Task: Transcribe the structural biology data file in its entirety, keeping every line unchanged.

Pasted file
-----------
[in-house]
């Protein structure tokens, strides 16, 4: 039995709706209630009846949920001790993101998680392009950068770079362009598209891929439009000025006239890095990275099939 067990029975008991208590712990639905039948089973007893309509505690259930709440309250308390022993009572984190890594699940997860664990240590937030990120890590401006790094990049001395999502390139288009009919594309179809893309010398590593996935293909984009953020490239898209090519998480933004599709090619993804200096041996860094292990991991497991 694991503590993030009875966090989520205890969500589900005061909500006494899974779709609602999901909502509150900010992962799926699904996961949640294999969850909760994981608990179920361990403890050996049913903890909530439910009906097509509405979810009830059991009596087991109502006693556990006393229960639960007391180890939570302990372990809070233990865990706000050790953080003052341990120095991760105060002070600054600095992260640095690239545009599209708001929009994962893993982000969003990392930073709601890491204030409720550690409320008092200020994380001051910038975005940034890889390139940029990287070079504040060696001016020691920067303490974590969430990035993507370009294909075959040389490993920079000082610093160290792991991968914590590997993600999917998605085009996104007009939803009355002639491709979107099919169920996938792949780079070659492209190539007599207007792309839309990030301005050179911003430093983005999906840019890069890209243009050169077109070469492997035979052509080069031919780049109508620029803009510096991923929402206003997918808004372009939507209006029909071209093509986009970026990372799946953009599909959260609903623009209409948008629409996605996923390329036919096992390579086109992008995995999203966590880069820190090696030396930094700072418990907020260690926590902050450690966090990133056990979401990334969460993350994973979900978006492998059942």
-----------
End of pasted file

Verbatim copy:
[in-house]
């Protein structure tokens, strides 16, 4: 039995709706209630009846949920001790993101998680392009950068770079362009598209891929439009000025006239890095990275099939 067990029975008991208590712990639905039948089973007893309509505690259930709440309250308390022993009572984190890594699940997860664990240590937030990120890590401006790094990049001395999502390139288009009919594309179809893309010398590593996935293909984009953020490239898209090519998480933004599709090619993804200096041996860094292990991991497991 694991503590993030009875966090989520205890969500589900005061909500006494899974779709609602999901909502509150900010992962799926699904996961949640294999969850909760994981608990179920361990403890050996049913903890909530439910009906097509509405979810009830059991009596087991109502006693556990006393229960639960007391180890939570302990372990809070233990865990706000050790953080003052341990120095991760105060002070600054600095992260640095690239545009599209708001929009994962893993982000969003990392930073709601890491204030409720550690409320008092200020994380001051910038975005940034890889390139940029990287070079504040060696001016020691920067303490974590969430990035993507370009294909075959040389490993920079000082610093160290792991991968914590590997993600999917998605085009996104007009939803009355002639491709979107099919169920996938792949780079070659492209190539007599207007792309839309990030301005050179911003430093983005999906840019890069890209243009050169077109070469492997035979052509080069031919780049109508620029803009510096991923929402206003997918808004372009939507209006029909071209093509986009970026990372799946953009599909959260609903623009209409948008629409996605996923390329036919096992390579086109992008995995999203966590880069820190090696030396930094700072418990907020260690926590902050450690966090990133056990979401990334969460993350994973979900978006492998059942």